Russe :  Северный гигантский буревестник


Patrick Ingremeau

Otto Plantema
Trips around the world

Simon Tan
PBase Bird galleries

Text by Nicole Bouglouan

Sources :

HANDBOOK OF THE BIRDS OF THE WORLD vol 1 by Josep del Hoyo-Andrew Elliot-Jordi Sargatal - Lynx Edicions - ISBN: 8487334105

Avibase (Lepage Denis)

BirdLife International (BirdLife International)

Wikipedia (Wikipedia, The Free Encyclopedia)

New Zealand Birds Online

New Zealand birds and birding (Narena Olliver)

Arthur Grosset's Birds (Arthur Grosset)

Department of Sustainability, Environment, Water, Population and Communities


Home page

Page family Procellariidae

Summary cards


Northern Giant-Petrel is usually silent at sea if alone, but when they form groups around carcasses, disputes occur for food. At this moment, they utter several kinds of grunts and croaking sounds.
At nest, it gives cackling and guttural notes. We can also hear loud mewing and hisses.
When at sea, Northern Giant-Petrel can feed on the surface, or dive down about two metres depth. It usually feeds on or near land, and very often near the coasts.

With a chick

King Penguin

It is able to tear open the skin of dead seals, thanks to its powerful hooked bill. It often competes with other seabirds around carcasses, but its size makes it the dominant species. Females are often displaced, and they prefer to catch living preys at sea.

Usually, these birds are unable to take off after feeding at carcasses, but if they are threatened, they vomit the food in order to take flight.

Breeding season usually begins in August. Northern Giant-Petrel is solitary nester, but it can breed in loose colonies, and sometimes close to Southern Giant-Petrels, among tussocks in vegetation, on rocky slopes and broken terrain areas.
The nest is situated on the ground. Northern Giant-Petrel builds a cup with twigs, grass, leaves and ferns. It is a pile of vegetation, often of 50 to 60 cm high, but it depends on material availability. The depression at the top is shallow.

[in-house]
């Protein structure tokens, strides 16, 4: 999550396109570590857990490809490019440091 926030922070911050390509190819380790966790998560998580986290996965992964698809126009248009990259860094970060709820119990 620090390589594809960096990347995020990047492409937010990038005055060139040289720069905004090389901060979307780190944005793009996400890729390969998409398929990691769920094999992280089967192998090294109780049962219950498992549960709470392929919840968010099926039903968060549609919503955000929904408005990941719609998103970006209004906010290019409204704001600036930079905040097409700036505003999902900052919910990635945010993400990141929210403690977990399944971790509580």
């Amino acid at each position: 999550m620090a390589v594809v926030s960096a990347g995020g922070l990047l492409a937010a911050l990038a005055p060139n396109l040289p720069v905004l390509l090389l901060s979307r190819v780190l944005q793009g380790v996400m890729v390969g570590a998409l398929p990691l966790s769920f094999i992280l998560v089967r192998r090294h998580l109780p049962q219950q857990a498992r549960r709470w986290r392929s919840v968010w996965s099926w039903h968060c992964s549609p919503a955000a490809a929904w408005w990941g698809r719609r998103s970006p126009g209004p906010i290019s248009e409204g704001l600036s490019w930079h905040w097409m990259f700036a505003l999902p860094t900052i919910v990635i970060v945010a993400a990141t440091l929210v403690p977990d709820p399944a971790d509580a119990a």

The female usually lays a single white egg. Incubation lasts about 57 to 62 days, shared by both parents.
The chick is covered with grey down above, and whitish below. Both adults brood it during the first three weeks. The young fledge about 100 to 120 days after hatching.
Parents feed the chick with a regurgitated rich oily substance. The chick becomes fat and larger than adults, making it very resistant to starvation.
The young is regularly fed until fledging. At this moment, parents abandon it and the hungry young will fly out to sea one or two weeks after, for searching food on its own.

Northern Giant-Petrel feeds mainly on seals and penguins carcasses at sea or on land, dead penguins and also discarded fish and refuse from ships.
The female feeds mainly on live preys caught at sea, such as krill and aquatic invertebrates.

Northern Giant-Petrels populations are not currently globally threatened, and we can see some increase, particularly at South Georgia, due to increase of seals numbers, with good availability of food resources. Population size: 11,000/14,000 mature individuals.
Predators such as introduced cats and rats, disturbances at colonies and accidents when they follow ships, play an important role in mortality of this species.   

With King Penguins